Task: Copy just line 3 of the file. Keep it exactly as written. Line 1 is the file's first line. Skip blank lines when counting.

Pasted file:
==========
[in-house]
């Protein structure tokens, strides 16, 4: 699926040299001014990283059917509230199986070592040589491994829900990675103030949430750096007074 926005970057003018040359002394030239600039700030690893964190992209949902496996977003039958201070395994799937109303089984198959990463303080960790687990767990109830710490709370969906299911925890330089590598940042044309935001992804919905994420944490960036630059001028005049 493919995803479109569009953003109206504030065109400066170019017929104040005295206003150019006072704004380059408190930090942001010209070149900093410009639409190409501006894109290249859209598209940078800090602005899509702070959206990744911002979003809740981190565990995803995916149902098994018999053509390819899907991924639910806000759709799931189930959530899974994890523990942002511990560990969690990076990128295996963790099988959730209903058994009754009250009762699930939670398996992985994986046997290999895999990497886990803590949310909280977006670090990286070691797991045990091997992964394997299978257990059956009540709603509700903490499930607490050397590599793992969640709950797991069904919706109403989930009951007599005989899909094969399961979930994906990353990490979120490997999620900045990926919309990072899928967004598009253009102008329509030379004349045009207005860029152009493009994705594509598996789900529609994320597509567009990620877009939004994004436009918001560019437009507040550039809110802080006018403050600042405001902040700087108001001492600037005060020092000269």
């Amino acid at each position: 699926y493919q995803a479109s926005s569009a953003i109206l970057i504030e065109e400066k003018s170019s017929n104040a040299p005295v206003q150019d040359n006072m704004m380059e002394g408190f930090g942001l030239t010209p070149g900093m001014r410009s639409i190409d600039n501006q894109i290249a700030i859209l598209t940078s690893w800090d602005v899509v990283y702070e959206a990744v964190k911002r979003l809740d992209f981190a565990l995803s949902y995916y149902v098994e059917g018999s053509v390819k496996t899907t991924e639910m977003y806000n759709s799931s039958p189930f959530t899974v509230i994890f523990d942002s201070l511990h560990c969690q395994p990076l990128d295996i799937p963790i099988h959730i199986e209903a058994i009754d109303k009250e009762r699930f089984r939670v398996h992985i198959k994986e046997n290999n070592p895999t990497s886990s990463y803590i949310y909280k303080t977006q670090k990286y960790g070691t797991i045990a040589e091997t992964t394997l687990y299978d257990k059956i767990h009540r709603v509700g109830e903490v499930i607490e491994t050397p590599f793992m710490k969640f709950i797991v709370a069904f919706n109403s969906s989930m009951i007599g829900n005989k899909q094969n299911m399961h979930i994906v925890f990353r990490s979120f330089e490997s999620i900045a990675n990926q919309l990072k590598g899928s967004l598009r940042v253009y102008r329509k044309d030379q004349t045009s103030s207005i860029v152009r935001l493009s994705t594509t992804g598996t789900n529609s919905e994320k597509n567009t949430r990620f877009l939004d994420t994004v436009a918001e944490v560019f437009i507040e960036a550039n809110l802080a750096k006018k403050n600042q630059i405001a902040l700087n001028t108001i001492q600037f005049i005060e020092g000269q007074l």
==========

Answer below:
């Amino acid at each position: 699926y493919q995803a479109s926005s569009a953003i109206l970057i504030e065109e400066k003018s170019s017929n104040a040299p005295v206003q150019d040359n006072m704004m380059e002394g408190f930090g942001l030239t010209p070149g900093m001014r410009s639409i190409d600039n501006q894109i290249a700030i859209l598209t940078s690893w800090d602005v899509v990283y702070e959206a990744v964190k911002r979003l809740d992209f981190a565990l995803s949902y995916y149902v098994e059917g018999s053509v390819k496996t899907t991924e639910m977003y806000n759709s799931s039958p189930f959530t899974v509230i994890f523990d942002s201070l511990h560990c969690q395994p990076l990128d295996i799937p963790i099988h959730i199986e209903a058994i009754d109303k009250e009762r699930f089984r939670v398996h992985i198959k994986e046997n290999n070592p895999t990497s886990s990463y803590i949310y909280k303080t977006q670090k990286y960790g070691t797991i045990a040589e091997t992964t394997l687990y299978d257990k059956i767990h009540r709603v509700g109830e903490v499930i607490e491994t050397p590599f793992m710490k969640f709950i797991v709370a069904f919706n109403s969906s989930m009951i007599g829900n005989k899909q094969n299911m399961h979930i994906v925890f990353r990490s979120f330089e490997s999620i900045a990675n990926q919309l990072k590598g899928s967004l598009r940042v253009y102008r329509k044309d030379q004349t045009s103030s207005i860029v152009r935001l493009s994705t594509t992804g598996t789900n529609s919905e994320k597509n567009t949430r990620f877009l939004d994420t994004v436009a918001e944490v560019f437009i507040e960036a550039n809110l802080a750096k006018k403050n600042q630059i405001a902040l700087n001028t108001i001492q600037f005049i005060e020092g000269q007074l």